April 25, 2002 (press release)
Loma Linda University reveals first study on correlation between
high water intake and lowered coronary heart disease .
In 1999, nearly 530,000 people died
from coronary heart disease. More than half of them had no
previous symptoms of heart disease. Drinking high levels of
water can significantly reduce the risk of coronary heart
disease, say researchers at Loma Linda University.
In a press conference held Thursday,
April 25, the results of a study to be published in the American
Journal of Epidemiology (Vol. 155, No.9) reveal that drinking
high amounts of plain water is as important as exercise, diet,
or not smoking in preventing coronary heart disease.
“Basically, not drinking enough
water can be as harmful to your heart as smoking,” warns
Jacqueline Chan, DrPH, principle investigator and lead author of
Dr. Chan and Synnove Knutsen, MD,
PhD , second author, chair of epidemiology department, found
that California Seventh-day Adventists who drink five or more
glasses of plain water a day have a much lower risk of fatal
coronary heart disease compared to those who drink less than two
glasses per day.
The study, “Water, Other Fluids, and
Fatal Coronary Heart Disease,” indicates that whole blood
viscosity, plasma viscosity, hematocrit, and fibrinogen which
are considered independent risk factors for coronary heart
disease, can be elevated by dehydration.
The water study is part of the
original Adventist Health Study, which began in 1973. Both
researchers are also coinvestigators for the new Adventist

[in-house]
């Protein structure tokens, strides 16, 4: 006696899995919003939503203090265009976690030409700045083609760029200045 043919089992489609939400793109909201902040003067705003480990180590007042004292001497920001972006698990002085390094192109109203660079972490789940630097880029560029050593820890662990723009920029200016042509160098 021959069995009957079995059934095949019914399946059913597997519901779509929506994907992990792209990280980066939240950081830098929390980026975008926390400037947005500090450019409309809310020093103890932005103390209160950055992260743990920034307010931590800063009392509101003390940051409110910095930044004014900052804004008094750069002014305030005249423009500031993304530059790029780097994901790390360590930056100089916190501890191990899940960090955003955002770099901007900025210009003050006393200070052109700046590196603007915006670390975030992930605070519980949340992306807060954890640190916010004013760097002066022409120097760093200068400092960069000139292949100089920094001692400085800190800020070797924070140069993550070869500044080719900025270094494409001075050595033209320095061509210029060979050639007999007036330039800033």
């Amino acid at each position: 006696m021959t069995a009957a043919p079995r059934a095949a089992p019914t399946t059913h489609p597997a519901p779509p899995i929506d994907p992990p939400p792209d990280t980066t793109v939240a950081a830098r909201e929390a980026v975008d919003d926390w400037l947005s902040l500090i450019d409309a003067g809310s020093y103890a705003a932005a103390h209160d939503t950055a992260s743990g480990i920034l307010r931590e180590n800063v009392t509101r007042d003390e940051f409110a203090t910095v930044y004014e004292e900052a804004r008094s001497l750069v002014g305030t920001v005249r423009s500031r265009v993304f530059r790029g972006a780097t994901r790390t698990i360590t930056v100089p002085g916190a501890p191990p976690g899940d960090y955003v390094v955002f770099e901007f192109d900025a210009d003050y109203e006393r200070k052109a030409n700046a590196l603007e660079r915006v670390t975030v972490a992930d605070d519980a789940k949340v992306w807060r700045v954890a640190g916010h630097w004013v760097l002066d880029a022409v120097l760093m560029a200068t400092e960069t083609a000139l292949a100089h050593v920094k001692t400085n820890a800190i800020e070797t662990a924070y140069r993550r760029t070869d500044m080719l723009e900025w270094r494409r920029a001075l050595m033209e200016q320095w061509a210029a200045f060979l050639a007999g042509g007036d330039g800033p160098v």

The results from this study show
that by drinking more plain water, healthy people—without any
history of heart disease, stroke, or diabetes—reduced their risk
of dying from a heart attack by half or more. This is as much or
more than if they had adopted any other well-known preventive
measure, including stopping smoking and lowering cholesterol
levels, increasing exercise or maintaining ideal weight.
While not as glamorous, the degree
of benefit from drinking plain water surpasses that of drinking
a moderate amount of alcohol intake and aspirin with none of the
adverse side effects (social or physiological). Because drinking
more plain water is a simple lifestyle change that anybody can
do, this simple practice has the potential of saving tens of
thousands of lives each year with minimal cost.
Neither total fluid intake, nor
intake of other fluids combined showed this reduced risk.
Instead, for women, high intake (5 or more glasses a day) of
other fluids showed a greatly increased risk of coronary heart
“People need to be made aware that
there is a difference, at least for heart health, whether they
get their fluids from plain water or from sodas,” says Dr. Chan.
According to Dr. Chan, this is the
first study to record the association between high water intake
and reduced risk of coronary heart disease.
“This study needs to be replicated,
and if similar results are found, then this would be the
cheapest and simplest method of preventing coronary heart
disease that could be imagined,”adds Gary Fraser, MD, PhD,
cardiologist at the LLU Heart Institute, and principal
investigator for the new Adventist Health Study.